There are two Archbishops in Winnipeg, Father. The Red River divides the city into two Archdioceses, Winnipeg to the west and St. Boniface to the east. [There are two Latin Catholic Archbishops there. Any others?]
    This is a major breakthrough. Weisgerber was our bishop in Saskatoon for a few years. He was a real hardliner when it came to the TLM, tolerating it but never encouraging it. I cannot imagine what could possibly have influenced him to make such an abrupt about face. Possibly Archbishop LeGatt may have been able to persuade him to soften his stance. He was our bishop after Weisgerber was transferred to Winnipeg and was much more sympathetic to the TLM, even going so far as doing traditional Confirmations for us. Do I dare speculate that we made a good impression on him, which he then passed on to Weisgerber? Regardless, all that matters is that after all these years, Winnipeg finally has a regular fully approved TLM.

  4. APX says:

    @Fr. Z

    [There are two Latin Catholic Archbishops there. Any others?]

    Not Latin, but there is an Archeparchy in Winnipeg too, which has two Eastern Catholic Archbishops.

    He was a real hardliner when it came to the TLM, tolerating it but never encouraging it. I cannot imagine what could possibly have influenced him to make such an abrupt about face.

    Grace perhaps? I was a real hardliner when it came to all things Catholic, despite being raised catholic (granted, my family isn’t all that Catholic), but somehow here I am attending the TLM regularly, even daily Mass whenever it fits my schedule, and bi-weekly, if not weekly confession. My abrupt conversion has those who knew about how much I hated being Catholic, and my love for Mormonism absolutely bewildered. Even I was confused about what was/is going on with me until I dawned on me that it is probably grace.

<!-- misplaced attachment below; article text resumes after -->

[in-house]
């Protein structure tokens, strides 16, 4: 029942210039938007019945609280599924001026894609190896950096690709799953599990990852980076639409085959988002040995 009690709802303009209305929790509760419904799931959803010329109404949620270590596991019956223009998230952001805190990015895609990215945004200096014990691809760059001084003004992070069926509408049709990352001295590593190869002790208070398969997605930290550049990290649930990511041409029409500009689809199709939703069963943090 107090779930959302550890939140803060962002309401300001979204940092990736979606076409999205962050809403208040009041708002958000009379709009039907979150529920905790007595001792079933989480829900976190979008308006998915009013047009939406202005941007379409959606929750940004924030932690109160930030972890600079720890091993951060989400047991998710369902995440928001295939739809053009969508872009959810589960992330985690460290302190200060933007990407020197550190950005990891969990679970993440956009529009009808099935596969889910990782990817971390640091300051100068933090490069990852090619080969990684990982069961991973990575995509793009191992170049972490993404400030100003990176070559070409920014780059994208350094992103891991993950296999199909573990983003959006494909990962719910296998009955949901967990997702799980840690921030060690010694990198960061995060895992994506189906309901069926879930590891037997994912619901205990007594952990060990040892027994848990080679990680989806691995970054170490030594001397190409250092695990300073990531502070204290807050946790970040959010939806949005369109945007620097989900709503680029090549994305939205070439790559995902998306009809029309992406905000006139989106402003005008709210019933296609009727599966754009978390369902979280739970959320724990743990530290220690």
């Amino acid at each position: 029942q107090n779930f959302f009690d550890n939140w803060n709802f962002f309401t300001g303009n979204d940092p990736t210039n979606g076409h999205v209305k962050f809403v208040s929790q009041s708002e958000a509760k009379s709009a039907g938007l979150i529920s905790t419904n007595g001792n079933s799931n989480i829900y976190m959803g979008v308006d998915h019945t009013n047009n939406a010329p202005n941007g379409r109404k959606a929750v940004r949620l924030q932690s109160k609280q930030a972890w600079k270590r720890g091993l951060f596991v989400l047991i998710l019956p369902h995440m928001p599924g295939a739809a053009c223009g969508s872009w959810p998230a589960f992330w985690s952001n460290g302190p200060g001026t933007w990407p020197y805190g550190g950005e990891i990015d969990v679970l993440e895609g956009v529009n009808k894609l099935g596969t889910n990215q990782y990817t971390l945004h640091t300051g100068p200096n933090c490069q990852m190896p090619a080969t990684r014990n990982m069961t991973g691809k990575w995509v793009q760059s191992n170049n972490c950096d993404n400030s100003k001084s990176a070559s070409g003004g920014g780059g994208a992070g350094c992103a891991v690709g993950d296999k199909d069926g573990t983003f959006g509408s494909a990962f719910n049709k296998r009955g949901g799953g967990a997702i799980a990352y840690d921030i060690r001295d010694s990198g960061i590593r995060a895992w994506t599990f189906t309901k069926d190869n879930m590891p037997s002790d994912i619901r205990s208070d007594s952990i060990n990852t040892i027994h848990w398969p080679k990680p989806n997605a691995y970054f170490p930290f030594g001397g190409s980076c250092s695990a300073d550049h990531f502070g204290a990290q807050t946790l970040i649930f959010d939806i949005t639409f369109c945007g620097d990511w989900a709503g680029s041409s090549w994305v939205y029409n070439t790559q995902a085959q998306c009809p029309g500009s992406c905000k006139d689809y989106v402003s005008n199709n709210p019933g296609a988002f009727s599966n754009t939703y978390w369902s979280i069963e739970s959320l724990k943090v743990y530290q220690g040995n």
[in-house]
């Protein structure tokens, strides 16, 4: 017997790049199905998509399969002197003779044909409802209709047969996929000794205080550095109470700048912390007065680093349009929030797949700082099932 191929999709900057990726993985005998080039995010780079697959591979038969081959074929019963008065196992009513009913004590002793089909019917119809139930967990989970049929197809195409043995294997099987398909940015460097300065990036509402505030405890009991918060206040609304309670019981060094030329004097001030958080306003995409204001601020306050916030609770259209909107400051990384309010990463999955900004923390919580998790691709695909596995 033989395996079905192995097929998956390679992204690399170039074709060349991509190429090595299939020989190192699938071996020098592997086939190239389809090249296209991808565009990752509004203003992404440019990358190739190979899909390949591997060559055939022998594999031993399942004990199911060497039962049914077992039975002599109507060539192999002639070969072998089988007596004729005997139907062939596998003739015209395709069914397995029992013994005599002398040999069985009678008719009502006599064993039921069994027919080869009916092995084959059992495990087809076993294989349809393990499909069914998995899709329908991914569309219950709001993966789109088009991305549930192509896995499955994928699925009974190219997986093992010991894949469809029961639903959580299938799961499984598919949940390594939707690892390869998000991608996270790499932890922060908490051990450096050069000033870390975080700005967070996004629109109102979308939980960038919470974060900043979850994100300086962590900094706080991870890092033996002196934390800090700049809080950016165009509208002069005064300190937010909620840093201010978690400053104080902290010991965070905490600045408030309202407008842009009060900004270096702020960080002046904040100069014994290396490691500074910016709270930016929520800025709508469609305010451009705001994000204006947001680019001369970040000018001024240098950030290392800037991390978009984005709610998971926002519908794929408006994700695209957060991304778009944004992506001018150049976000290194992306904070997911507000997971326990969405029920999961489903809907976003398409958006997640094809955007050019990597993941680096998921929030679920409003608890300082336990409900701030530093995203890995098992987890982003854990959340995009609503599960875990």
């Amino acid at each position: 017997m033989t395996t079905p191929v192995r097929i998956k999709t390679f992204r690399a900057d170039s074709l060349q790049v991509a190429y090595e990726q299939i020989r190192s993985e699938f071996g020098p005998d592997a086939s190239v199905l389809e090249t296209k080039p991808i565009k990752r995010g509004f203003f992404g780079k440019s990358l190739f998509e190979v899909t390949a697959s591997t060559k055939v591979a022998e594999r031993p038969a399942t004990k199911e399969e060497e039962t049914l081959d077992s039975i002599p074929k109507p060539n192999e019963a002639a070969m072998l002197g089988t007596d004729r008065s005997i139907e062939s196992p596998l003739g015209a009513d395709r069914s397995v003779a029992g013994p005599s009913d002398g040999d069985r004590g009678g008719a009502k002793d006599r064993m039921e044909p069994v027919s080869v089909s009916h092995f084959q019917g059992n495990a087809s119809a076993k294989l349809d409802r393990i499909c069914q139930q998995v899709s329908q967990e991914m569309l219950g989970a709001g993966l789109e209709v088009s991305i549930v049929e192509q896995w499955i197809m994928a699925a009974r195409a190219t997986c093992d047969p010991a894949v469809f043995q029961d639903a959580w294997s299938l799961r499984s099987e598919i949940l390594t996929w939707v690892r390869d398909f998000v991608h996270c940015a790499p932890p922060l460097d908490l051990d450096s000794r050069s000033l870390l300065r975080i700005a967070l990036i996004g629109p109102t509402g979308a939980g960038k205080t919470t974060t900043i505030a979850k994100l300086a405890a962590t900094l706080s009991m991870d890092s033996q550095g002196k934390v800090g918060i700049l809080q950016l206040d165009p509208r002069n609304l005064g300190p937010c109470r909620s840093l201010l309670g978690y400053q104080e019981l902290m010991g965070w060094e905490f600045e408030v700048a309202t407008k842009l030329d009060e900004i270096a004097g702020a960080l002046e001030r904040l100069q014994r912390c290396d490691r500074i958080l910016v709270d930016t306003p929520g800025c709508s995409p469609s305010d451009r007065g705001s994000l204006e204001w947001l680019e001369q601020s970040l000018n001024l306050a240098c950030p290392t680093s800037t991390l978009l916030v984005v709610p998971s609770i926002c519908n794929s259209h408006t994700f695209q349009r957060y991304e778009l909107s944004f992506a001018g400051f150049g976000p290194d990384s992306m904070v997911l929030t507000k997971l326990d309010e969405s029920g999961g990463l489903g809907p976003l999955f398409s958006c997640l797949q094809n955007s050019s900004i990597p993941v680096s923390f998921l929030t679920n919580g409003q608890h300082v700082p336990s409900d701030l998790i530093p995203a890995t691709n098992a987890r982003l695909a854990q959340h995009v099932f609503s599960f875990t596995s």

5. Oleksander says:

    Archdiocese of St Boniface (original, and is historically Francophone), Archdiocese of Winnipeg (meant in mind for Anglophones “split” from St Boniface), and the Archeparchy of Winnipeg (Ukrainian)

    So there are 3 active, and at least 1 retired (Archeparch Michael Bzdel, CSsR) archbishops living in the city

  6. ejcmartin says:

    Our regular EF Mass celebrant is a Jesuit as well (and was ordained in the 60’s!)

  7. Mitchell NY says:

    It is just good that the Mass has been restored to Winnepeg. Numerous souls will benefit and for whatever the reasons it started let’s give thanks that it has. Continue to pray for more Diocease to follow. There are far too many souls who are not within reach of Mass in the Extraordinary Form.

  8. Mike says:

    First the Jets, now this!

  9. Geoffrey says:

    “The Extraordinary Form of the Roman Rite is the term used for the traditional Latin mass. After the Second Vatican Council ended in 1965, Roman Catholics were granted permission to celebrate the liturgy in their own languages, called the Ordinary Form.”

    But, Father! But, Father! (Sorry, couldn’t resist!)

    What about Mass in the Ordinary Form in Latin?! Sadly, it seems like Extraordinary Form = Latin and Ordinary Form = vernacular. How can we get more Latin and chant in the Ordinary Form?